I’ve learned a lot in the past few months, but perhaps the most important lesson has been this: “I am not exempt.” Joseph Goldstein uses this phrase as a mantra. The body will age. I am not exempt. Both good and bad things will happen to me. I am not exempt. All people die. I am not exempt. You get the idea.
It can be hard to come to terms with our life when we always want more, especially when more is always at our fingertips. Sometimes, we don’t even know what we want. We just want more than what life is giving us. However, until we come to terms with our life, until we recognize that we are not exempt from living in an uncontrollable and unfair and unrelenting world, until we stop desiring what we could get and start appreciating what we’ve got, we will never find peace in this incredible and fleeting existence.
This may all sound too heady for a leadership newsletter, but I think it’s essential. In popular culture, we often admire the leaders who refuse the terms of life – the celebrities who defy the aging process, the politicians who bypass ethics, the business mogul who buys happiness. Yet, we know, that all of these people are experiencing the same mid-life crises and the same secret miseries and the same self-doubts and the same incessant dissatisfaction as the rest of us.
I don’t mean to attack anyone here, only to remind us that, geologically speaking, we’re already dust, and for that we should be grateful. What we achieve will be swept away like crumbs on the kitchen table. How we live – and thus how we impact the world around us – is all that matters.
I’ve been asking myself, what binds me to this world? Is it my job? My possessions? My money? The apps on my phone or the watch on my wrist? No, these are all vehicles of experience, but I am not bound to them. I can leave them on the side of the road for the next drifter who comes along. What I am bound to are threads of love. Without the proper attention, these threads may fray and wither. With extreme negligence or abuse, they may snap, a connection now defined by a breaking point.
For better or worse, even when great tension fractures relationships, we stay connected to those people and places and experiences that – if only for one breathless moment – touched our hearts. It is upon those threads that we should meditate. There is nothing more important than the quality of the threads that connect us and convince us that we do indeed belong here, bound to this very moment.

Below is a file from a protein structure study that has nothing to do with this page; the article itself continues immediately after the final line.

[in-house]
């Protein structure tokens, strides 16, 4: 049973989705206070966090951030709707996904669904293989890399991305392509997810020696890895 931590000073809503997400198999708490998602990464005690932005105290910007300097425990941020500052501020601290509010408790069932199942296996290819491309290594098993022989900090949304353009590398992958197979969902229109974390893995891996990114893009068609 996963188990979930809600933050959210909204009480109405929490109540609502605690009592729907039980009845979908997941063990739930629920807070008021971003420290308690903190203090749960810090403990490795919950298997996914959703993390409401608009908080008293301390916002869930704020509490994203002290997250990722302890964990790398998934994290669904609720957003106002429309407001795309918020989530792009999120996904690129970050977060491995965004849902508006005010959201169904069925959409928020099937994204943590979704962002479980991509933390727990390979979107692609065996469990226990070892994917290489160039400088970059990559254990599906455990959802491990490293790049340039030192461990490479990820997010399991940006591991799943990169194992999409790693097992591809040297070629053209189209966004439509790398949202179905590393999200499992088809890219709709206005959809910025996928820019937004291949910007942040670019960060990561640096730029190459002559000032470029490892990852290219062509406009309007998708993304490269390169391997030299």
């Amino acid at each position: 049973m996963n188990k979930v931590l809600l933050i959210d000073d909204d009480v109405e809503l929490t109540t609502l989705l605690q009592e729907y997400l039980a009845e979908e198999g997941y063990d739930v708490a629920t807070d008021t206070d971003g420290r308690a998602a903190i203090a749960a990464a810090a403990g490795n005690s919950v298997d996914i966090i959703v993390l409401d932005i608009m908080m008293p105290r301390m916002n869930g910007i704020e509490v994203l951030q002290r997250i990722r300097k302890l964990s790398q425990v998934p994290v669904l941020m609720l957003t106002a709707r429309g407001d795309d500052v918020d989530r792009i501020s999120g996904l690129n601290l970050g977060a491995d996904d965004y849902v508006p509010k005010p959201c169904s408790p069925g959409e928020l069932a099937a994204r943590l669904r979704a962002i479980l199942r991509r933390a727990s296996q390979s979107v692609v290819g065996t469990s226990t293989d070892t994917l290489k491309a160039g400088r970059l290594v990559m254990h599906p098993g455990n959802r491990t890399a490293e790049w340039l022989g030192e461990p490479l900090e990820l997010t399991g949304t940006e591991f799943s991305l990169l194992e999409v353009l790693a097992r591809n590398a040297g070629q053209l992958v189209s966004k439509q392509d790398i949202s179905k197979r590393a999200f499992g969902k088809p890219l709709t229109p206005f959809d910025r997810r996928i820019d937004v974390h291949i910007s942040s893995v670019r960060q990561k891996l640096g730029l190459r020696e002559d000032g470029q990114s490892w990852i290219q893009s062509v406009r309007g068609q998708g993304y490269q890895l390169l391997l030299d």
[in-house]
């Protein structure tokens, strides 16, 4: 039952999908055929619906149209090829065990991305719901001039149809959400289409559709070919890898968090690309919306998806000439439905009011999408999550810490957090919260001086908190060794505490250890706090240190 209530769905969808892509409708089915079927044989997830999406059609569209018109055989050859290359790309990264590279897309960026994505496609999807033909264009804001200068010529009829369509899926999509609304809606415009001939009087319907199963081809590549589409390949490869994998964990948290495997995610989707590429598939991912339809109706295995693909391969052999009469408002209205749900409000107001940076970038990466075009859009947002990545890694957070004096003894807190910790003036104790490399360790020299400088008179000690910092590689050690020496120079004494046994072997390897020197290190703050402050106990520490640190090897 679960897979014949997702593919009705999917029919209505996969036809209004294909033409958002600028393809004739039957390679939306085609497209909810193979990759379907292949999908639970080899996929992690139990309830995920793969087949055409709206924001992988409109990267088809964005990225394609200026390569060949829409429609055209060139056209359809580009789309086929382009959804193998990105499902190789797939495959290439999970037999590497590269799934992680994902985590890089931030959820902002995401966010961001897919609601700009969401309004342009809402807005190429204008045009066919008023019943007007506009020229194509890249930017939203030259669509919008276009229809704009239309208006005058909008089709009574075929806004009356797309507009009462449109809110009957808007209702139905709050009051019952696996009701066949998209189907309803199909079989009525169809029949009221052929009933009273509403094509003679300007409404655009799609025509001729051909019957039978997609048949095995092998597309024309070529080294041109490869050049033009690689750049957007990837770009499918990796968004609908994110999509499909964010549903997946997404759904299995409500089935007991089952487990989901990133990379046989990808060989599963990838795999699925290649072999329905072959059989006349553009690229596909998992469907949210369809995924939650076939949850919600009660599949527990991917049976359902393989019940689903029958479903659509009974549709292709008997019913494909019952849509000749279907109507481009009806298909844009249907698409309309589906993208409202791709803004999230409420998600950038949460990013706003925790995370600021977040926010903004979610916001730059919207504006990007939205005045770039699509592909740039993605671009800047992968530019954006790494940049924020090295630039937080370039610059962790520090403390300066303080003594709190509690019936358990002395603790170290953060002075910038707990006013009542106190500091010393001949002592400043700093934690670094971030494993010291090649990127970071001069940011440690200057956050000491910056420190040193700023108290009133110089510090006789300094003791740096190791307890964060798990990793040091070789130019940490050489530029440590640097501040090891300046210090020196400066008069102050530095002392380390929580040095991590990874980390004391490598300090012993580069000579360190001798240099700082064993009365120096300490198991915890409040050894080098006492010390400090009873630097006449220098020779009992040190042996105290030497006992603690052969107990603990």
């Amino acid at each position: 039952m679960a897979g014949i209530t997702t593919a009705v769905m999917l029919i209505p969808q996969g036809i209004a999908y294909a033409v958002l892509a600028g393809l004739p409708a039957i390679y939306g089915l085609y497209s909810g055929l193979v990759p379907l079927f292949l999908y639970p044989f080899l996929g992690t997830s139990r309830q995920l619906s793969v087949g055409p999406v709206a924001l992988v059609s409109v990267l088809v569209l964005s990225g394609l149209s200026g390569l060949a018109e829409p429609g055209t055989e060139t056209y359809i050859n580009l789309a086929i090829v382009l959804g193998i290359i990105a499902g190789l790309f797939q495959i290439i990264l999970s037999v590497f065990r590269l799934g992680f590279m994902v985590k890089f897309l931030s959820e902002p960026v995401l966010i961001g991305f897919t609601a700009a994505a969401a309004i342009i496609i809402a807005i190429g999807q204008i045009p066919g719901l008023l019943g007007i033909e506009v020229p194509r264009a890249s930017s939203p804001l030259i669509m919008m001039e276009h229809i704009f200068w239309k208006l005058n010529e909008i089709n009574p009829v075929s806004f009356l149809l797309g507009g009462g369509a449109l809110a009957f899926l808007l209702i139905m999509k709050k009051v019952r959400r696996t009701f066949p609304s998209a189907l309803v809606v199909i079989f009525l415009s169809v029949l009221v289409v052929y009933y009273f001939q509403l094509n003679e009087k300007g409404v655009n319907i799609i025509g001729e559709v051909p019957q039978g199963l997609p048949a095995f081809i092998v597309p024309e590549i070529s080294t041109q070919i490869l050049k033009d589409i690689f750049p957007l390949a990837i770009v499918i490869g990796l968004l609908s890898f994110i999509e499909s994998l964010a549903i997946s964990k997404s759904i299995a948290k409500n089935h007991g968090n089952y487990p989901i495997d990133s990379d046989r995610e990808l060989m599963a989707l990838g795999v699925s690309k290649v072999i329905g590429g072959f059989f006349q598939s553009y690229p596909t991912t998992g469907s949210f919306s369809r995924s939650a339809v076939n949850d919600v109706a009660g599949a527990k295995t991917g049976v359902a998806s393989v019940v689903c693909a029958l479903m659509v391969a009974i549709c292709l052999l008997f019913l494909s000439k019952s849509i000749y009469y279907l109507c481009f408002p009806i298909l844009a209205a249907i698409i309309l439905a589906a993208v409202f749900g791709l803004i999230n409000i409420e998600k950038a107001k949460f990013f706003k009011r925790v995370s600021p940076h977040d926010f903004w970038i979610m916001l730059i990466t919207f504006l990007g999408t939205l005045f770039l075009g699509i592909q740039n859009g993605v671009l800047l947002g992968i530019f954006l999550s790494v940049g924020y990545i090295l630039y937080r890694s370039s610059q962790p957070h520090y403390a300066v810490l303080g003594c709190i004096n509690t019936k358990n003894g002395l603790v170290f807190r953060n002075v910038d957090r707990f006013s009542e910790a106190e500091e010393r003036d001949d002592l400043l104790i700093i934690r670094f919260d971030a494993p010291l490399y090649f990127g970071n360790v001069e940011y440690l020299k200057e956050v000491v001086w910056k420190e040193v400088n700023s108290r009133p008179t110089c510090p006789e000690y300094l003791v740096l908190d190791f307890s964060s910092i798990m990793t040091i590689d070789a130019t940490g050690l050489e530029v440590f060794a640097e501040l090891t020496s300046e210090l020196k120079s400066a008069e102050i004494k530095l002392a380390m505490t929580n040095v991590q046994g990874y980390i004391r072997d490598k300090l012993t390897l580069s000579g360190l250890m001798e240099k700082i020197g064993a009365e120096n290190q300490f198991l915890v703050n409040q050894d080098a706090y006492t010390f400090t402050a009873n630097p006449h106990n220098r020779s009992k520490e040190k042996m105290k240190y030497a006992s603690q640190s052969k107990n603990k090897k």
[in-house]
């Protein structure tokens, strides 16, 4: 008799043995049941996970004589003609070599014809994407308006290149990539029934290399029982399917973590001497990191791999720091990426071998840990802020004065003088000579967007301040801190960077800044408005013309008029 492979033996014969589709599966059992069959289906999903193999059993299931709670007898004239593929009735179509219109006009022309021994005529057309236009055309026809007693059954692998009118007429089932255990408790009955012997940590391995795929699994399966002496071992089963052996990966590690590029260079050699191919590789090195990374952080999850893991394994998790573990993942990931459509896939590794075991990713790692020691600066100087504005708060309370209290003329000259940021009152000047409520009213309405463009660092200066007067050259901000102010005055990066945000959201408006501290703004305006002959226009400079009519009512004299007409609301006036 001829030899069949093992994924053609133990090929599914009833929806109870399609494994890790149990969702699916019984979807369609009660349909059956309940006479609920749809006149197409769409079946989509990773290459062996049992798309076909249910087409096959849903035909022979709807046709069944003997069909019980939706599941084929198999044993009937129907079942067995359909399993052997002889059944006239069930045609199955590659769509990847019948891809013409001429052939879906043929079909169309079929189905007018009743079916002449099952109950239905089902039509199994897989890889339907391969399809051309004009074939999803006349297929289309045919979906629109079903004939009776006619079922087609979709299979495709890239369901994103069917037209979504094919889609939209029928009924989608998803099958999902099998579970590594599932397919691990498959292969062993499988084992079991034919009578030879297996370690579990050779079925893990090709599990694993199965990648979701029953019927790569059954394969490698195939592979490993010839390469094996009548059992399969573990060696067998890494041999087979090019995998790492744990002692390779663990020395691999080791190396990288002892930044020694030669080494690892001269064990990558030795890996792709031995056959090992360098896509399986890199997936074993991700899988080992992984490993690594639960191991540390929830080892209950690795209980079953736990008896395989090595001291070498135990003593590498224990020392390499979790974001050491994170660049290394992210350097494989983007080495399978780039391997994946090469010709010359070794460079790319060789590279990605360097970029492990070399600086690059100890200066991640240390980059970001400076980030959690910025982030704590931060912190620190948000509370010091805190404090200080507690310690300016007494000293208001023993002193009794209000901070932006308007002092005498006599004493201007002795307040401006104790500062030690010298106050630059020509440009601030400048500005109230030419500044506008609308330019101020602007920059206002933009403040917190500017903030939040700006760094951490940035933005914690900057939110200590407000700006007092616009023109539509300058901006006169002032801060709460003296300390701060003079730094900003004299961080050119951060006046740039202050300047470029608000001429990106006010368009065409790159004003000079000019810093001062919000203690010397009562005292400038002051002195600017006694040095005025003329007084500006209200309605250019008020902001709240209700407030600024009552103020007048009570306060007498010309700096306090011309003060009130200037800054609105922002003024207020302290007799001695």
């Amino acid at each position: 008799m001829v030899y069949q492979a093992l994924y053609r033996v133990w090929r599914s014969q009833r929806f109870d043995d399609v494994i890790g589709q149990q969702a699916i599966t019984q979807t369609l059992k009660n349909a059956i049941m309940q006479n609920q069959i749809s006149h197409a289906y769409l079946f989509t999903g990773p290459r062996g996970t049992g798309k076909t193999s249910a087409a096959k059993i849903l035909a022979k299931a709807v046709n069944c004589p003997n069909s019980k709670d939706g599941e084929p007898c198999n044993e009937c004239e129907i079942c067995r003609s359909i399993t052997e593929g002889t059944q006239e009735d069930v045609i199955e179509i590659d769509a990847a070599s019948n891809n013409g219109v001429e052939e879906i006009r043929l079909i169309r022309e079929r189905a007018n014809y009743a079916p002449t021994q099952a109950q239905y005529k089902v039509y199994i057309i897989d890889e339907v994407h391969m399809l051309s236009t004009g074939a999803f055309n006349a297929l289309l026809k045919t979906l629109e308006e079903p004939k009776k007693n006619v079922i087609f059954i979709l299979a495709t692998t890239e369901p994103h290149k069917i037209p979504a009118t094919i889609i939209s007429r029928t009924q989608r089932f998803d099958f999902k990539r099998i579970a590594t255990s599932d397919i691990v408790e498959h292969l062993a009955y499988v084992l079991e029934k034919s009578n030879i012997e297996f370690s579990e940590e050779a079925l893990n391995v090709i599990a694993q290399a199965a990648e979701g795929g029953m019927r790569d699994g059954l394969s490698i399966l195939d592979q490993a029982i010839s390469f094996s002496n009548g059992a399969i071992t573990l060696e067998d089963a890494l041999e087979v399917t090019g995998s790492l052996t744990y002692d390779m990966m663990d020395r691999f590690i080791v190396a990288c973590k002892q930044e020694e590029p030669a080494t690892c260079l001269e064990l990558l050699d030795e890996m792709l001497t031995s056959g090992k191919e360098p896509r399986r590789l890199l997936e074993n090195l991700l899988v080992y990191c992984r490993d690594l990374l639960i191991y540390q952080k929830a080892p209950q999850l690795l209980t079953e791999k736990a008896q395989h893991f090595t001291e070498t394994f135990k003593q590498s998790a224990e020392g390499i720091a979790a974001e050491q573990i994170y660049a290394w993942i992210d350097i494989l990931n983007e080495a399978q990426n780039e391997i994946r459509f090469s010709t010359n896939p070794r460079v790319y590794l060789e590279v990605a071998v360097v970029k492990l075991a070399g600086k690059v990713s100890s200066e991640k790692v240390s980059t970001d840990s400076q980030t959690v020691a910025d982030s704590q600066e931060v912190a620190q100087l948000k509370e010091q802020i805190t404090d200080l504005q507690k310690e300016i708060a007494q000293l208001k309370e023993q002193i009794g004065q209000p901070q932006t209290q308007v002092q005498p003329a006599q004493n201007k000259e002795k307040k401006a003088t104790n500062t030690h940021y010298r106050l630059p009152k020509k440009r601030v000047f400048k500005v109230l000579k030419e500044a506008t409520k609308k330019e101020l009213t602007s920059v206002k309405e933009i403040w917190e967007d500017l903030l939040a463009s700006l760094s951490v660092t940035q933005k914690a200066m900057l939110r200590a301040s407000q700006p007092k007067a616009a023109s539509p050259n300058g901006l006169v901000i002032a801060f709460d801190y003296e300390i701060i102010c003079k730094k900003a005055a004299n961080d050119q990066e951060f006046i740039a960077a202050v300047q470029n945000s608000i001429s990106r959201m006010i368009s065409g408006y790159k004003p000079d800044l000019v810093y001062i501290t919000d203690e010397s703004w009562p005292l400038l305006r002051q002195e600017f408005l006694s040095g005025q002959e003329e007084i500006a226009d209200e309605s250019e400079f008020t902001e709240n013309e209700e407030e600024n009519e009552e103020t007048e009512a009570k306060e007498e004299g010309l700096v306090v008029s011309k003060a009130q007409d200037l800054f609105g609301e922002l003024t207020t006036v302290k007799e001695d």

Articulating one’s why has become a standard practice of leadership motivation. It makes sense. Humans are hungry for purpose, needing a point at which to aim. However, more and more, the why places ludicrous demands on how one leads. If a company’s mission is to make the best shoes, does it matter if it does so through child labor? How about if a school wants to provide the greatest education to students, and its teachers are underpaid, overworked, and joyless? Is any why worth the ceaseless discontent that spawns from heedless ambition?
People might argue that golden behavior follows a golden why, but that’s not reality. The why is the easy part. And, if we’re honest, the why doesn’t change much from person to person: promote the well-being of others, make the world a better place, yada yada yada. It is much harder to decide how you will act over and over again, especially with automated shortcuts tempting us to skip mindfulness altogether. We should all pay more attention to how we lead. Here are ten ways to begin:
Control nothing. Free everything.
Lots of people will train to become skillful at something – playing a sport, using a software, practicing some expertise, seeking dominance in a narrow alley – but few will train to be skillful at mindfulness. There lies the key to the city.
If you’re in the business of satisfying desires, you’ll always be dissatisfied. If your satisfaction comes from letting go of desires, you’ll have the business everyone is looking for.
We cannot rest when we obsess, and there is nothing so exhausting as self obsession.
Many people exist in a finger trap, pulling harder and harder – in different directions – to be liberated from discomfort, causing self-inflicted frustration. When we give up this frantic struggle, when we learn to do less, we are freed.
Invest in things, and you’ll get what you pay for. For a real thrill, invest in people.
Failure, success, it’s all impermanent. All great empires end up a postcard in a gift shop.
The bravest and most sensible way to face hunger is to enjoy it.
To bring warmth to a cold world, sew threads of love.
Bet on death. It’s a sure thing.